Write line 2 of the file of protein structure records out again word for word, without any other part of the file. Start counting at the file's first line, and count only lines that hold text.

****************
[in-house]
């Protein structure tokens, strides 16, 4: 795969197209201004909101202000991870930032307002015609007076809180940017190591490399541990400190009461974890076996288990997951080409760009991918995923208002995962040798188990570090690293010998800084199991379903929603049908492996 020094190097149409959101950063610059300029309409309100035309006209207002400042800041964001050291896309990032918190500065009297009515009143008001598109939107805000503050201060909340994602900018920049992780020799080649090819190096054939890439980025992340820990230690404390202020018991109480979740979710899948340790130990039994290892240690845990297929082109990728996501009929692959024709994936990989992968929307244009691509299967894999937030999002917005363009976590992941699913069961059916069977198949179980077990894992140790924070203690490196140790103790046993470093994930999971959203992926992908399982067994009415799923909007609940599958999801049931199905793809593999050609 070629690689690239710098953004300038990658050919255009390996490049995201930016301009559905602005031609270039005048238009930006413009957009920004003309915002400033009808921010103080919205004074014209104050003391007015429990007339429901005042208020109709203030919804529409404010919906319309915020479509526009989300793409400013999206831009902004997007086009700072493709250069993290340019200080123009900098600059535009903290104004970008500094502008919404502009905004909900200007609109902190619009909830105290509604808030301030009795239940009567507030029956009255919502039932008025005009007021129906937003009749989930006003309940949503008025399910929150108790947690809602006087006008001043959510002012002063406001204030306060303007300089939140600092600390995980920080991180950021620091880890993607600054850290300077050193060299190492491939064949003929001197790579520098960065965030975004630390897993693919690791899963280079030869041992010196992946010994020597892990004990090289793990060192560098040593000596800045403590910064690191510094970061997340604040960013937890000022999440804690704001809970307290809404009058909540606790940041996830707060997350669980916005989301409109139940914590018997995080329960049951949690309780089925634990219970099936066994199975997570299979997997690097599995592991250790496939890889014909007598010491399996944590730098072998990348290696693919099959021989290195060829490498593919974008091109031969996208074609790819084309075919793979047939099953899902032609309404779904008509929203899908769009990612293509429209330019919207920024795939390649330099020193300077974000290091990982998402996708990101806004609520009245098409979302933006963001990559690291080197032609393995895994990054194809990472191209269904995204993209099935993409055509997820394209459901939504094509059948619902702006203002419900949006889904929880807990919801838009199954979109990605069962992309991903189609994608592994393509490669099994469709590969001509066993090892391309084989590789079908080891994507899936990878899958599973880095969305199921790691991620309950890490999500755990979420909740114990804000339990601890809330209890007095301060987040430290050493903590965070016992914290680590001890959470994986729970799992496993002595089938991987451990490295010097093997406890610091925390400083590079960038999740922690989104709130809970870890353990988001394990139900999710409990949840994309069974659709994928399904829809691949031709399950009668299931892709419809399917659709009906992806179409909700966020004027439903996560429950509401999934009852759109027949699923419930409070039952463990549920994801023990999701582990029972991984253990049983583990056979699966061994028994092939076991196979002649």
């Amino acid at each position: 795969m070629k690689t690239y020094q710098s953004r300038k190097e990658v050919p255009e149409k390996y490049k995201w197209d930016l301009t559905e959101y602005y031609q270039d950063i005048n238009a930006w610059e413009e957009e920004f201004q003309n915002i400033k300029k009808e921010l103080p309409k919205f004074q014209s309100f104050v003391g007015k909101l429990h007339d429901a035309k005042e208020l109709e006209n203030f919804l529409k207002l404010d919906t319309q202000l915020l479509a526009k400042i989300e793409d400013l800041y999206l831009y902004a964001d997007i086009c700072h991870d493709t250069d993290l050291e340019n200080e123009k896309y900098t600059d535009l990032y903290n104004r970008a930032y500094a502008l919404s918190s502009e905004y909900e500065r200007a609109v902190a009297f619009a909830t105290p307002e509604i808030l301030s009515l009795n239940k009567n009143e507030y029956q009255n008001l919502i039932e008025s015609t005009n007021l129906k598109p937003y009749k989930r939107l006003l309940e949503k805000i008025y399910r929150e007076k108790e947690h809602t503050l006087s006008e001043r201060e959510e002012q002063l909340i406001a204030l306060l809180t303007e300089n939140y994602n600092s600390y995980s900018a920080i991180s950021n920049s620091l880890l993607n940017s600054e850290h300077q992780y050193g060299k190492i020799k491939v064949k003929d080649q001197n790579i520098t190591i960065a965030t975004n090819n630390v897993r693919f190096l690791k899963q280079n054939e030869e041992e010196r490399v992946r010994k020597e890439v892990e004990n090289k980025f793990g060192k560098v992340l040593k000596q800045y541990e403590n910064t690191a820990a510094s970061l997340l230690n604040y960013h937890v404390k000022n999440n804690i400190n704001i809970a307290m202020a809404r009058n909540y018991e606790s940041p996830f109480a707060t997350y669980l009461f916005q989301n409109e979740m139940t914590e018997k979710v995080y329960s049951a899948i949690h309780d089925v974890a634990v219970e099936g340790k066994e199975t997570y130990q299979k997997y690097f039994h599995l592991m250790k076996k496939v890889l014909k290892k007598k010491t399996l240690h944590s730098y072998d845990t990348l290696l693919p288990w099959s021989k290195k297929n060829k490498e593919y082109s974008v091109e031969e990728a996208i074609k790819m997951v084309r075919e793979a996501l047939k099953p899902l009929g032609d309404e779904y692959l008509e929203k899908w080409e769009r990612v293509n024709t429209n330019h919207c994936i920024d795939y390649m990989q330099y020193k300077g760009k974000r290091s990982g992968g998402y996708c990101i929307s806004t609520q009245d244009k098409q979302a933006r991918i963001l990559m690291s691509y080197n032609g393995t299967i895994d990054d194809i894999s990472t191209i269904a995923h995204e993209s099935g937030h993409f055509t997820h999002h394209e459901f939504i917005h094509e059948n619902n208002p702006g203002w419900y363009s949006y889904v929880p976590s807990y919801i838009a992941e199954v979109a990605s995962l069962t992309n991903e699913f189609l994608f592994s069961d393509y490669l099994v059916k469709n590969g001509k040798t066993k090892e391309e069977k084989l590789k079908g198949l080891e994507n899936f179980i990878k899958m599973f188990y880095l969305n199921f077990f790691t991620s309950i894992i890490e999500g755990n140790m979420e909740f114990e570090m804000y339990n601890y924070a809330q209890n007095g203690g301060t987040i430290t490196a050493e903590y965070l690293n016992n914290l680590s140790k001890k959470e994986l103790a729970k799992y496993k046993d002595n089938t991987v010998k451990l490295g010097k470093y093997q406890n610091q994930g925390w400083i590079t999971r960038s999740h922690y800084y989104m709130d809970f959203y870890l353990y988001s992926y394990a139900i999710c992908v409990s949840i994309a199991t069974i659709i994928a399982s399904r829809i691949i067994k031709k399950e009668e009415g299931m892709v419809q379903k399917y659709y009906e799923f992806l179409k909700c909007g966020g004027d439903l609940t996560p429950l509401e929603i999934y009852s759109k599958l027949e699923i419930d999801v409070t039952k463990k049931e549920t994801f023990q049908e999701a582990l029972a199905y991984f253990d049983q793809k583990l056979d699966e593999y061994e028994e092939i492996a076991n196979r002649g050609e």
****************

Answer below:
């Protein structure tokens, strides 16, 4: 795969197209201004909101202000991870930032307002015609007076809180940017190591490399541990400190009461974890076996288990997951080409760009991918995923208002995962040798188990570090690293010998800084199991379903929603049908492996 020094190097149409959101950063610059300029309409309100035309006209207002400042800041964001050291896309990032918190500065009297009515009143008001598109939107805000503050201060909340994602900018920049992780020799080649090819190096054939890439980025992340820990230690404390202020018991109480979740979710899948340790130990039994290892240690845990297929082109990728996501009929692959024709994936990989992968929307244009691509299967894999937030999002917005363009976590992941699913069961059916069977198949179980077990894992140790924070203690490196140790103790046993470093994930999971959203992926992908399982067994009415799923909007609940599958999801049931199905793809593999050609 070629690689690239710098953004300038990658050919255009390996490049995201930016301009559905602005031609270039005048238009930006413009957009920004003309915002400033009808921010103080919205004074014209104050003391007015429990007339429901005042208020109709203030919804529409404010919906319309915020479509526009989300793409400013999206831009902004997007086009700072493709250069993290340019200080123009900098600059535009903290104004970008500094502008919404502009905004909900200007609109902190619009909830105290509604808030301030009795239940009567507030029956009255919502039932008025005009007021129906937003009749989930006003309940949503008025399910929150108790947690809602006087006008001043959510002012002063406001204030306060303007300089939140600092600390995980920080991180950021620091880890993607600054850290300077050193060299190492491939064949003929001197790579520098960065965030975004630390897993693919690791899963280079030869041992010196992946010994020597892990004990090289793990060192560098040593000596800045403590910064690191510094970061997340604040960013937890000022999440804690704001809970307290809404009058909540606790940041996830707060997350669980916005989301409109139940914590018997995080329960049951949690309780089925634990219970099936066994199975997570299979997997690097599995592991250790496939890889014909007598010491399996944590730098072998990348290696693919099959021989290195060829490498593919974008091109031969996208074609790819084309075919793979047939099953899902032609309404779904008509929203899908769009990612293509429209330019919207920024795939390649330099020193300077974000290091990982998402996708990101806004609520009245098409979302933006963001990559690291080197032609393995895994990054194809990472191209269904995204993209099935993409055509997820394209459901939504094509059948619902702006203002419900949006889904929880807990919801838009199954979109990605069962992309991903189609994608592994393509490669099994469709590969001509066993090892391309084989590789079908080891994507899936990878899958599973880095969305199921790691991620309950890490999500755990979420909740114990804000339990601890809330209890007095301060987040430290050493903590965070016992914290680590001890959470994986729970799992496993002595089938991987451990490295010097093997406890610091925390400083590079960038999740922690989104709130809970870890353990988001394990139900999710409990949840994309069974659709994928399904829809691949031709399950009668299931892709419809399917659709009906992806179409909700966020004027439903996560429950509401999934009852759109027949699923419930409070039952463990549920994801023990999701582990029972991984253990049983583990056979699966061994028994092939076991196979002649």